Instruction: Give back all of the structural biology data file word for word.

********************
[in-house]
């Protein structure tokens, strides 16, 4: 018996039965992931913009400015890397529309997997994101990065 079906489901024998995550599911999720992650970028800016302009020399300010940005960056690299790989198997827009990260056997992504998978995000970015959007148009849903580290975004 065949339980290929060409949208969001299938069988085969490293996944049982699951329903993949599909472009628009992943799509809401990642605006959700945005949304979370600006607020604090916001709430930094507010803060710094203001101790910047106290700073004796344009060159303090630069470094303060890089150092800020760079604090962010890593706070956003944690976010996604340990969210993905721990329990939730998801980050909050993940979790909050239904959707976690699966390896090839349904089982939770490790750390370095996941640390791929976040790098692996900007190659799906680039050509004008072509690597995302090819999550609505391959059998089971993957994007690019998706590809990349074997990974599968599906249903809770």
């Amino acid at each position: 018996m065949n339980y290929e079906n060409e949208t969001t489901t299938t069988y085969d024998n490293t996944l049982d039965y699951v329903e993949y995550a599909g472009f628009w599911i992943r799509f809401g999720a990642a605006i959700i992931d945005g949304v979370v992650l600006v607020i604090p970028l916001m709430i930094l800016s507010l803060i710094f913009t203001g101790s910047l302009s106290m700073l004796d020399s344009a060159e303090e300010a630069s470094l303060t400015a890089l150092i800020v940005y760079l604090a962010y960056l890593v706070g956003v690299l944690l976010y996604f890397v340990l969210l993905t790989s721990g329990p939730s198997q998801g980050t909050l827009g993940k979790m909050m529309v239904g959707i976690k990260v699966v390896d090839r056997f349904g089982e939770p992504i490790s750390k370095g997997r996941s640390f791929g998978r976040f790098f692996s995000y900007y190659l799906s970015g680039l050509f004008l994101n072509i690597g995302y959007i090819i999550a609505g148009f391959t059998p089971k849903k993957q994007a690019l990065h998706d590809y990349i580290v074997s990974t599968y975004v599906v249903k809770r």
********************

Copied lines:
[in-house]
């Protein structure tokens, strides 16, 4: 018996039965992931913009400015890397529309997997994101990065 079906489901024998995550599911999720992650970028800016302009020399300010940005960056690299790989198997827009990260056997992504998978995000970015959007148009849903580290975004 065949339980290929060409949208969001299938069988085969490293996944049982699951329903993949599909472009628009992943799509809401990642605006959700945005949304979370600006607020604090916001709430930094507010803060710094203001101790910047106290700073004796344009060159303090630069470094303060890089150092800020760079604090962010890593706070956003944690976010996604340990969210993905721990329990939730998801980050909050993940979790909050239904959707976690699966390896090839349904089982939770490790750390370095996941640390791929976040790098692996900007190659799906680039050509004008072509690597995302090819999550609505391959059998089971993957994007690019998706590809990349074997990974599968599906249903809770």
């Amino acid at each position: 018996m065949n339980y290929e079906n060409e949208t969001t489901t299938t069988y085969d024998n490293t996944l049982d039965y699951v329903e993949y995550a599909g472009f628009w599911i992943r799509f809401g999720a990642a605006i959700i992931d945005g949304v979370v992650l600006v607020i604090p970028l916001m709430i930094l800016s507010l803060i710094f913009t203001g101790s910047l302009s106290m700073l004796d020399s344009a060159e303090e300010a630069s470094l303060t400015a890089l150092i800020v940005y760079l604090a962010y960056l890593v706070g956003v690299l944690l976010y996604f890397v340990l969210l993905t790989s721990g329990p939730s198997q998801g980050t909050l827009g993940k979790m909050m529309v239904g959707i976690k990260v699966v390896d090839r056997f349904g089982e939770p992504i490790s750390k370095g997997r996941s640390f791929g998978r976040f790098f692996s995000y900007y190659l799906s970015g680039l050509f004008l994101n072509i690597g995302y959007i090819i999550a609505g148009f391959t059998p089971k849903k993957q994007a690019l990065h998706d590809y990349i580290v074997s990974t599968y975004v599906v249903k809770r």